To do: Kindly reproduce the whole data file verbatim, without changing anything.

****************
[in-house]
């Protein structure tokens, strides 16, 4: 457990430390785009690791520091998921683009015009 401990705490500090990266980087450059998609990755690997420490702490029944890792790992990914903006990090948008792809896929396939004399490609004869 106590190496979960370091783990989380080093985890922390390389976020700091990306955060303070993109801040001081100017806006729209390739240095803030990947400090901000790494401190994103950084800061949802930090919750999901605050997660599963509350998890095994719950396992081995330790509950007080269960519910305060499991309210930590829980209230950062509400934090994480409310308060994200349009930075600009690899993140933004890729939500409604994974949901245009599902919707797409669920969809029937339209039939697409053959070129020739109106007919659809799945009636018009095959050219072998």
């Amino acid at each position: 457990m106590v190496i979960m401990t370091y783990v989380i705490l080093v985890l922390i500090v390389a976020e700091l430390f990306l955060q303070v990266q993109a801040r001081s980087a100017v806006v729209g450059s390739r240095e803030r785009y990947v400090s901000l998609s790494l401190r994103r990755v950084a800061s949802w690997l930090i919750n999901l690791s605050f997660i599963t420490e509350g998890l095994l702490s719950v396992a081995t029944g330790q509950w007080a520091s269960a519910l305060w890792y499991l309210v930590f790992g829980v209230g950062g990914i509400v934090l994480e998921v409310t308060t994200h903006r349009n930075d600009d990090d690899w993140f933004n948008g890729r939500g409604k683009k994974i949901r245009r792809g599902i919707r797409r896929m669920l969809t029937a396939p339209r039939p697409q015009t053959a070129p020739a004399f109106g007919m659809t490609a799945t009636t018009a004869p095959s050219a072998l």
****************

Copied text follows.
[in-house]
């Protein structure tokens, strides 16, 4: 457990430390785009690791520091998921683009015009 401990705490500090990266980087450059998609990755690997420490702490029944890792790992990914903006990090948008792809896929396939004399490609004869 106590190496979960370091783990989380080093985890922390390389976020700091990306955060303070993109801040001081100017806006729209390739240095803030990947400090901000790494401190994103950084800061949802930090919750999901605050997660599963509350998890095994719950396992081995330790509950007080269960519910305060499991309210930590829980209230950062509400934090994480409310308060994200349009930075600009690899993140933004890729939500409604994974949901245009599902919707797409669920969809029937339209039939697409053959070129020739109106007919659809799945009636018009095959050219072998």
């Amino acid at each position: 457990m106590v190496i979960m401990t370091y783990v989380i705490l080093v985890l922390i500090v390389a976020e700091l430390f990306l955060q303070v990266q993109a801040r001081s980087a100017v806006v729209g450059s390739r240095e803030r785009y990947v400090s901000l998609s790494l401190r994103r990755v950084a800061s949802w690997l930090i919750n999901l690791s605050f997660i599963t420490e509350g998890l095994l702490s719950v396992a081995t029944g330790q509950w007080a520091s269960a519910l305060w890792y499991l309210v930590f790992g829980v209230g950062g990914i509400v934090l994480e998921v409310t308060t994200h903006r349009n930075d600009d990090d690899w993140f933004n948008g890729r939500g409604k683009k994974i949901r245009r792809g599902i919707r797409r896929m669920l969809t029937a396939p339209r039939p697409q015009t053959a070129p020739a004399f109106g007919m659809t490609a799945t009636t018009a004869p095959s050219a072998l």